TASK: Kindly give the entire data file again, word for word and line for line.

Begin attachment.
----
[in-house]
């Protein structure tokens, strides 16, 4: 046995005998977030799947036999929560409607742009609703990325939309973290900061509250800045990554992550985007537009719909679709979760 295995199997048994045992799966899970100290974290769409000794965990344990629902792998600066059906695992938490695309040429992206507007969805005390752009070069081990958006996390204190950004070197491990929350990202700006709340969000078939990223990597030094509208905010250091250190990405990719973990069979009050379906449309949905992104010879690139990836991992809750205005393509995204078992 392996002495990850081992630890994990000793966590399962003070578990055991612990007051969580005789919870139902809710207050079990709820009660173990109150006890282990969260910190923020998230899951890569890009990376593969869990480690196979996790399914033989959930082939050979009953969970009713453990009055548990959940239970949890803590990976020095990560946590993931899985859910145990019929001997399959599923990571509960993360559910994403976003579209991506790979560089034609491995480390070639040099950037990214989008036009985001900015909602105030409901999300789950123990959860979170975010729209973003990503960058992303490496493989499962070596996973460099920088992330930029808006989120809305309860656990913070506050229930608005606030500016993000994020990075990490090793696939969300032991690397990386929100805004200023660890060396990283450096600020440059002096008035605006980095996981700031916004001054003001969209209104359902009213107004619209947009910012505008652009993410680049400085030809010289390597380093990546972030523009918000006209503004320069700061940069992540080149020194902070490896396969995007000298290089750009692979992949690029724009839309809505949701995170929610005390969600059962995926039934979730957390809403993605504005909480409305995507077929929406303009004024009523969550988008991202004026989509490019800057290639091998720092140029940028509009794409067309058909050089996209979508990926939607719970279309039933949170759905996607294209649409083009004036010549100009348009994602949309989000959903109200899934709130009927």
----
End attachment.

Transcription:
[in-house]
């Protein structure tokens, strides 16, 4: 046995005998977030799947036999929560409607742009609703990325939309973290900061509250800045990554992550985007537009719909679709979760 295995199997048994045992799966899970100290974290769409000794965990344990629902792998600066059906695992938490695309040429992206507007969805005390752009070069081990958006996390204190950004070197491990929350990202700006709340969000078939990223990597030094509208905010250091250190990405990719973990069979009050379906449309949905992104010879690139990836991992809750205005393509995204078992 392996002495990850081992630890994990000793966590399962003070578990055991612990007051969580005789919870139902809710207050079990709820009660173990109150006890282990969260910190923020998230899951890569890009990376593969869990480690196979996790399914033989959930082939050979009953969970009713453990009055548990959940239970949890803590990976020095990560946590993931899985859910145990019929001997399959599923990571509960993360559910994403976003579209991506790979560089034609491995480390070639040099950037990214989008036009985001900015909602105030409901999300789950123990959860979170975010729209973003990503960058992303490496493989499962070596996973460099920088992330930029808006989120809305309860656990913070506050229930608005606030500016993000994020990075990490090793696939969300032991690397990386929100805004200023660890060396990283450096600020440059002096008035605006980095996981700031916004001054003001969209209104359902009213107004619209947009910012505008652009993410680049400085030809010289390597380093990546972030523009918000006209503004320069700061940069992540080149020194902070490896396969995007000298290089750009692979992949690029724009839309809505949701995170929610005390969600059962995926039934979730957390809403993605504005909480409305995507077929929406303009004024009523969550988008991202004026989509490019800057290639091998720092140029940028509009794409067309058909050089996209979508990926939607719970279309039933949170759905996607294209649409083009004036010549100009348009994602949309989000959903109200899934709130009927």